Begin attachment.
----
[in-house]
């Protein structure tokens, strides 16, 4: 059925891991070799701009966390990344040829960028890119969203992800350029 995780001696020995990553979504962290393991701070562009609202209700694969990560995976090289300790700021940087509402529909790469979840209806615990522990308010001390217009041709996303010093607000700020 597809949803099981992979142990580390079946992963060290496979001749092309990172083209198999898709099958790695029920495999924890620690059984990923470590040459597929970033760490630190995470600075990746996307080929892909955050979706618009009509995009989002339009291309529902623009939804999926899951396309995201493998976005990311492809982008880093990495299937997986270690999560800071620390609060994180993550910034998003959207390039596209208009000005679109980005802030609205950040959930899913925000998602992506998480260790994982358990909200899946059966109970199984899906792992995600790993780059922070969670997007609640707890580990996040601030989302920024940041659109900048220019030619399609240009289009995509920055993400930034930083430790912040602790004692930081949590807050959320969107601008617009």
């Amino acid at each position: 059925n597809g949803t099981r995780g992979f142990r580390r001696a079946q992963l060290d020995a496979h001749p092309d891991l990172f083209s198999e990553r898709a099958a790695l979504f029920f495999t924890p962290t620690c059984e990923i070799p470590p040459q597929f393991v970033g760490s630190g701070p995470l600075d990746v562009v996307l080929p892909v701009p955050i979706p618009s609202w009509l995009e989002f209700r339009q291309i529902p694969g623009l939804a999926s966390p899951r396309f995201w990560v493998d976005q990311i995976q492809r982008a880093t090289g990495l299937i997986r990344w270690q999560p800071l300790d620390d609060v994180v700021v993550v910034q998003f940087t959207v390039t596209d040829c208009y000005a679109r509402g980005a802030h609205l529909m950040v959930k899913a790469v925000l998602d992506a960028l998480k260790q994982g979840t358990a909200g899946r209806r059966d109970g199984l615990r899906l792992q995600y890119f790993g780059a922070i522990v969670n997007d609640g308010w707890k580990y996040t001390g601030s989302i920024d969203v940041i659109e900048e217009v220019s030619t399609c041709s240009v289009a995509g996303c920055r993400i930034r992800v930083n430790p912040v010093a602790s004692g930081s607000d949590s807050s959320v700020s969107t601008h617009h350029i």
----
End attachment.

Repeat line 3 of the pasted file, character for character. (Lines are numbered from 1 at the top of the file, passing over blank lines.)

């Amino acid at each position: 059925n597809g949803t099981r995780g992979f142990r580390r001696a079946q992963l060290d020995a496979h001749p092309d891991l990172f083209s198999e990553r898709a099958a790695l979504f029920f495999t924890p962290t620690c059984e990923i070799p470590p040459q597929f393991v970033g760490s630190g701070p995470l600075d990746v562009v996307l080929p892909v701009p955050i979706p618009s609202w009509l995009e989002f209700r339009q291309i529902p694969g623009l939804a999926s966390p899951r396309f995201w990560v493998d976005q990311i995976q492809r982008a880093t090289g990495l299937i997986r990344w270690q999560p800071l300790d620390d609060v994180v700021v993550v910034q998003f940087t959207v390039t596209d040829c208009y000005a679109r509402g980005a802030h609205l529909m950040v959930k899913a790469v925000l998602d992506a960028l998480k260790q994982g979840t358990a909200g899946r209806r059966d109970g199984l615990r899906l792992q995600y890119f790993g780059a922070i522990v969670n997007d609640g308010w707890k580990y996040t001390g601030s989302i920024d969203v940041i659109e900048e217009v220019s030619t399609c041709s240009v289009a995509g996303c920055r993400i930034r992800v930083n430790p912040v010093a602790s004692g930081s607000d949590s807050s959320v700020s969107t601008h617009h350029i």